Tissue Engineered Tendon Complex for Rotator Cuff Repair and Regeneration

Project: Research project

Project Details


PROJECT SUMMARY/ABSTRACT Rotator cuff tears are common, disabling, and are costly musculoskeletal injuries. Surgical repair is a common treatment, but recurrent tears occur in 20 to 90% of patients, especially in those with large or massive tears. Rotator cuff repair with biomaterial augmentations, including mechanical augmentation to increase the repair strength and biological healing to accelerate tissue regeneration, may reduce postoperative complications. However, the current graft materials used for augmentation are far from satisfactory. Tissue engineering offers the potential to generate functional tissue replacement, however, designing an appropriate scaffold that can has native tendon mechanical properties and provide an optimal environment for cell seeding, growth, and differentiation, especially for tendon enthesis regeneration, has proven challenging. In this application, we propose a novel tissue engineering approach using a sliced tendon fibrocartilage bone composite (TFBC) as a scaffold to seed bone marrow-derived stem cells (BMSC) for rotator cuff repair augmentation. Our preliminary studies indicated that this TFBC can mechanically enhance the rotator cuff repair. The TFBC can be revitalized by seeding BMSCs, which express tenogenesis in native tendon environment under mechanical loading. Our recent in vivo data demonstrated that our engineered TFBC biologically augmented the rotator cuff repair better when compared to repair or TFBC scaffold alone after six weeks post-surgery in our newly developed canine non-weight bearing shoulder model which mimics human shoulder function and activities. Based on our preliminary studies, the overall goal of the current proposal is to develop and test a functional engineered composite tissue (TFBC) for rotator tear treatment. Our underlying hypothesis is that our engineered TFBC, as an augmentation biomaterial, will improve functional outcomes following rotator cuff repairs compared to the clinically used biomaterial (GraftJacket). We also postulate that TFBC will help to rebuild the tendon enthesis, which has been a great challenge to regenerate in the current approaches, as the TFBC contains a native fibrocartilage zone. To test our hypothesis, the following two specific aims are proposed. Specific Aim 1 is to test the TFBC mechanical augmentation properties when the TFBC is used for rotator cuff repair in an in vitro model. Specific Aim 2 is to test engineered TFBC biological augmentation and enthesis regeneration in a canine in vivo model with a long-term followup. We expect two important outcomes from this investigation: 1) The TFBC strengthens the mechanical properties of the rotator cuff repair, and 2) the engineered TFBC effectively reduce the rotator repair failure, improve the rotator cuff repair healing, and rebuild a tendon enthesis which has not been successfully regenerate to date. If our hypothesis is supported, we would have developed a novel, effective, and clinically-applicable biomaterial to improve the quality of rotator cuff repairs, which has a significant impact on the field of rotator cuff tear, a challenging clinical and research issue.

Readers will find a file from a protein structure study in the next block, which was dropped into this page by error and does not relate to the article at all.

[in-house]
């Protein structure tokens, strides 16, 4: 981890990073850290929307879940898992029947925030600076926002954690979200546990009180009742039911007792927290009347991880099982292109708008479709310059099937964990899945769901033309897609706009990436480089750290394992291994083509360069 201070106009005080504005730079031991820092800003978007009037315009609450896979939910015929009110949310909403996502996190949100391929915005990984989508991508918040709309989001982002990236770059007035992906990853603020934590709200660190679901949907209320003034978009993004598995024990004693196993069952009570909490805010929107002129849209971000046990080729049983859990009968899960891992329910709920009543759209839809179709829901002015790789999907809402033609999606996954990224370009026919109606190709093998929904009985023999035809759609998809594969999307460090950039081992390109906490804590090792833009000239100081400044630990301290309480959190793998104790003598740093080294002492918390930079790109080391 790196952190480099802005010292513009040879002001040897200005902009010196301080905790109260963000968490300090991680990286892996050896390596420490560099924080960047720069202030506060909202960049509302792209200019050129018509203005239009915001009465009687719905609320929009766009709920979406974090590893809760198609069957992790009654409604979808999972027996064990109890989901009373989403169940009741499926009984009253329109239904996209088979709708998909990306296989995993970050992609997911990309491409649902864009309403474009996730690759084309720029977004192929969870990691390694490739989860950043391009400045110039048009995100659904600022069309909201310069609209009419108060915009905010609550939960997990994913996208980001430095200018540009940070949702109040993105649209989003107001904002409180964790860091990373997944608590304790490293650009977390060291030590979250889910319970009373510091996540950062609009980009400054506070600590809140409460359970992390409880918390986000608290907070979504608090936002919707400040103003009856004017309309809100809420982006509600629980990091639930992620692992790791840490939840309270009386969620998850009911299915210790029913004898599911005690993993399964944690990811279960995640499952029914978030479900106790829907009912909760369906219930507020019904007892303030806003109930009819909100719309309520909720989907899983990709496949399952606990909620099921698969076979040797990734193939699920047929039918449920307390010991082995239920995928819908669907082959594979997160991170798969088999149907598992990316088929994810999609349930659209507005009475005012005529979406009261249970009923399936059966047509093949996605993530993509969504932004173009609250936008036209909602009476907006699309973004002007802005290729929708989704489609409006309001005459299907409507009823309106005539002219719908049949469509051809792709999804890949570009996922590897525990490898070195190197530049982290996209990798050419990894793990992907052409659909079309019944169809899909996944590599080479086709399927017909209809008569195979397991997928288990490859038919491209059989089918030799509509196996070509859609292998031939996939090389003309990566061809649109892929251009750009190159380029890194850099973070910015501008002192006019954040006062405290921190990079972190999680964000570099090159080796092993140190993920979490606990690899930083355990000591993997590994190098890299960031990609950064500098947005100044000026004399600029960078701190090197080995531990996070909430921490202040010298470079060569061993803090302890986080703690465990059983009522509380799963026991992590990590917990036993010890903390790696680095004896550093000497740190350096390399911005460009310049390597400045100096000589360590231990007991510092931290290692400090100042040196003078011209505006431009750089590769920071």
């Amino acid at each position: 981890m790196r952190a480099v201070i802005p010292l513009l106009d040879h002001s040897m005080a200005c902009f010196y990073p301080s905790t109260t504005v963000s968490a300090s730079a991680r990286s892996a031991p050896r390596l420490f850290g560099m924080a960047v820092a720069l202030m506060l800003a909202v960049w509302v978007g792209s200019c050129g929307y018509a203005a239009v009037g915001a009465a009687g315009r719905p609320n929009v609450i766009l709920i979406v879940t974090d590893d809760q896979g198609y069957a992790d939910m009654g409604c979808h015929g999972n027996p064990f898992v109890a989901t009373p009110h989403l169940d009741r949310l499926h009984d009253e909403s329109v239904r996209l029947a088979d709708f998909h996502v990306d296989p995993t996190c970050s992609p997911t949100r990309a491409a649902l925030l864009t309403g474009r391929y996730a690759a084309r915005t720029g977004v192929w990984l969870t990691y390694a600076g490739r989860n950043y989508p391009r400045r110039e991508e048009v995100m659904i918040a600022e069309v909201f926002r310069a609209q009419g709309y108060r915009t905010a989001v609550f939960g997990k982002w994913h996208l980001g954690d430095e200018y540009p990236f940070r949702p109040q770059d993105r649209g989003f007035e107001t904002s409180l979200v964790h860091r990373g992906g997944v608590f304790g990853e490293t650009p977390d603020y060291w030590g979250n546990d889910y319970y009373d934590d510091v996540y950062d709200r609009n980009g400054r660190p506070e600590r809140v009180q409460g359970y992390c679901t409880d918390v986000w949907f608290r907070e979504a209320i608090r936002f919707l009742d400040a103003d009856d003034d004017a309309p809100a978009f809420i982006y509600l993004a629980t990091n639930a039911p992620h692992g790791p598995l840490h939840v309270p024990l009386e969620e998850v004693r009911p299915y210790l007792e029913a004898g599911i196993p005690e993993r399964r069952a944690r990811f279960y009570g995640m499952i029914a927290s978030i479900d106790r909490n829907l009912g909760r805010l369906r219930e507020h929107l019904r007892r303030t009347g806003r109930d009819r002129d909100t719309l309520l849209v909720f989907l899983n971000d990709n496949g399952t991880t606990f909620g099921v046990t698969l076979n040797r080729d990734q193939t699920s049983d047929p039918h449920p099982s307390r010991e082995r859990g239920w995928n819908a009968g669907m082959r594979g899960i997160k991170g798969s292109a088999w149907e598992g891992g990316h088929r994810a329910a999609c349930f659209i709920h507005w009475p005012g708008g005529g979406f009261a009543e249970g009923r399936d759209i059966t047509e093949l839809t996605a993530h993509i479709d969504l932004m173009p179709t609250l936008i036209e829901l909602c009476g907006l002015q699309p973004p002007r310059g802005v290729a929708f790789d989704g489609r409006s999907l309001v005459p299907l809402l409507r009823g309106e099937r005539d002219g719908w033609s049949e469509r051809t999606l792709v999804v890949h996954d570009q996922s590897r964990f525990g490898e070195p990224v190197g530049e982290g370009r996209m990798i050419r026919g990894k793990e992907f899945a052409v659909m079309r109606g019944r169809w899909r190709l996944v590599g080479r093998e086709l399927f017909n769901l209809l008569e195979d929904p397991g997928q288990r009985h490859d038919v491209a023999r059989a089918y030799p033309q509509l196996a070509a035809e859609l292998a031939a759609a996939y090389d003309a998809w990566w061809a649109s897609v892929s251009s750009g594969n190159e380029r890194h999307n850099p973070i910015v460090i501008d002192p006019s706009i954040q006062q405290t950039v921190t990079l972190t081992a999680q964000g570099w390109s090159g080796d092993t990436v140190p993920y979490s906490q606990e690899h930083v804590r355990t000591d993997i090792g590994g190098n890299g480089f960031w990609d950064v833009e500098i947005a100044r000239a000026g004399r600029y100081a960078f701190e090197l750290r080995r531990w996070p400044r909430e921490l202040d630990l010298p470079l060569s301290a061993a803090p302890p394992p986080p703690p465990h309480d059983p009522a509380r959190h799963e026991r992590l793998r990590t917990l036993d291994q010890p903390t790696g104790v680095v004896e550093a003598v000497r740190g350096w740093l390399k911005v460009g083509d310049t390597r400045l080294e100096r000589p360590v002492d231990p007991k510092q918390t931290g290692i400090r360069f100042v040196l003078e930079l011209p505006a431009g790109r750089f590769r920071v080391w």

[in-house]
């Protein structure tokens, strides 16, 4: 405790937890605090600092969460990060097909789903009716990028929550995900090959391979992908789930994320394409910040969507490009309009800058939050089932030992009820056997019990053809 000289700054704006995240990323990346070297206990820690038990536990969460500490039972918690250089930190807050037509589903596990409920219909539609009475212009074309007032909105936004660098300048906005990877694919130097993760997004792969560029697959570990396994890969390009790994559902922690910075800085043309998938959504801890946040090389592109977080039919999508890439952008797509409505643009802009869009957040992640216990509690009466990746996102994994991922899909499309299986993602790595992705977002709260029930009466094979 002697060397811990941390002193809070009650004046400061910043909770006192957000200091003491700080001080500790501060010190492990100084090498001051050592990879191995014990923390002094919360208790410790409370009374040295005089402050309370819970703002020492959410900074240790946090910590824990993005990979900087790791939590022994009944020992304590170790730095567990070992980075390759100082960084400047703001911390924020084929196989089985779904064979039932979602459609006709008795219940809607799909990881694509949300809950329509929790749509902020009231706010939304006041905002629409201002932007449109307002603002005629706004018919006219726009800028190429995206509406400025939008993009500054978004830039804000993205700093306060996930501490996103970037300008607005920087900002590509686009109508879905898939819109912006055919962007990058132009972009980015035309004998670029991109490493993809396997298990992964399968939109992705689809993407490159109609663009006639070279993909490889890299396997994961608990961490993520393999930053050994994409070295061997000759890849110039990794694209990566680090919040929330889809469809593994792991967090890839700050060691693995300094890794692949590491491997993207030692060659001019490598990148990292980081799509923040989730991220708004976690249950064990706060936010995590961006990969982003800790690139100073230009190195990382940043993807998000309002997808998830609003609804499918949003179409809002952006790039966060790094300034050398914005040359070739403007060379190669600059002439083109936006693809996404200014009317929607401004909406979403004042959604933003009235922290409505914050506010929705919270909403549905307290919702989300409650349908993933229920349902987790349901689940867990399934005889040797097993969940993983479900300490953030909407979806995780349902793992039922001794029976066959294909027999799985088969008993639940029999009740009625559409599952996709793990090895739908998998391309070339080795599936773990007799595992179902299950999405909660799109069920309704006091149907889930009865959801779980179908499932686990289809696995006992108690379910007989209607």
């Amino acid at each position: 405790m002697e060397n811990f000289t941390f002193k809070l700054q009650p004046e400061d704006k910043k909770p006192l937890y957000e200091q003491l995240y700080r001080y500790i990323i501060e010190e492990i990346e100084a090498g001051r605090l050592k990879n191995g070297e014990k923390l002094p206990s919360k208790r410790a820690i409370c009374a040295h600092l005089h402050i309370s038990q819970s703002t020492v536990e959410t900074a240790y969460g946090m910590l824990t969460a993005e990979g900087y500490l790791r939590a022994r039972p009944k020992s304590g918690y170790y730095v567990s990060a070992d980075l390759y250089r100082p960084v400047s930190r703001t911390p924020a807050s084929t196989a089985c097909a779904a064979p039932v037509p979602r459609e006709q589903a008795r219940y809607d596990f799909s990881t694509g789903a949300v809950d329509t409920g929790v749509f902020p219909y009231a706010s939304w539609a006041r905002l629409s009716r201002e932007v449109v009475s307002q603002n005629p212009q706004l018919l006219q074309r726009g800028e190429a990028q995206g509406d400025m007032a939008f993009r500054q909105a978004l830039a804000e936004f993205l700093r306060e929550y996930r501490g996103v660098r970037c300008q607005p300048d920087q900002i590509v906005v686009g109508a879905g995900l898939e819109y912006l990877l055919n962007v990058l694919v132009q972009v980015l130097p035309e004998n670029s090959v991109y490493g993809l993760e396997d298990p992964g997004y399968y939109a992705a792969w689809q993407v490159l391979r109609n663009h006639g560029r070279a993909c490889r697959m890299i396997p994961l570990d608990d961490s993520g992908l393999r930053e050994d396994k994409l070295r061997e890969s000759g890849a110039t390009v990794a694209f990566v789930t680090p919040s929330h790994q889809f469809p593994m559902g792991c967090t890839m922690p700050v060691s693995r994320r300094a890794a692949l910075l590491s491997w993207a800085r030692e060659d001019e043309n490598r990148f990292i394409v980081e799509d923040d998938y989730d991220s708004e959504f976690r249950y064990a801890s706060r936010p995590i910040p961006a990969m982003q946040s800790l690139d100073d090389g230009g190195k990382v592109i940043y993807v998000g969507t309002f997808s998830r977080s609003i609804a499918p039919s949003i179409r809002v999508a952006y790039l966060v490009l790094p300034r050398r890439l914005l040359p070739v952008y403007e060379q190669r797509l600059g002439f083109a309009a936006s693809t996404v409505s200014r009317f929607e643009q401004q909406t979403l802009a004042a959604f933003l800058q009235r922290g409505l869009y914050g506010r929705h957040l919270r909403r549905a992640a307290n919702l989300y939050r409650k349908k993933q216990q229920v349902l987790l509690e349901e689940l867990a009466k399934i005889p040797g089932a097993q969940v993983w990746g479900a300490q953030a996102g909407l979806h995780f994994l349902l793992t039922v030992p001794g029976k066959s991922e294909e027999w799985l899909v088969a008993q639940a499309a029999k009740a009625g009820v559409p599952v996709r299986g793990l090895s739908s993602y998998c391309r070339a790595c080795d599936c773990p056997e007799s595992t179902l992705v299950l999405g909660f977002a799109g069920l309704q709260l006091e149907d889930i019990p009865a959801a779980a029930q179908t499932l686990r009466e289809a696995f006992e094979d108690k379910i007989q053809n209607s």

StatusNot started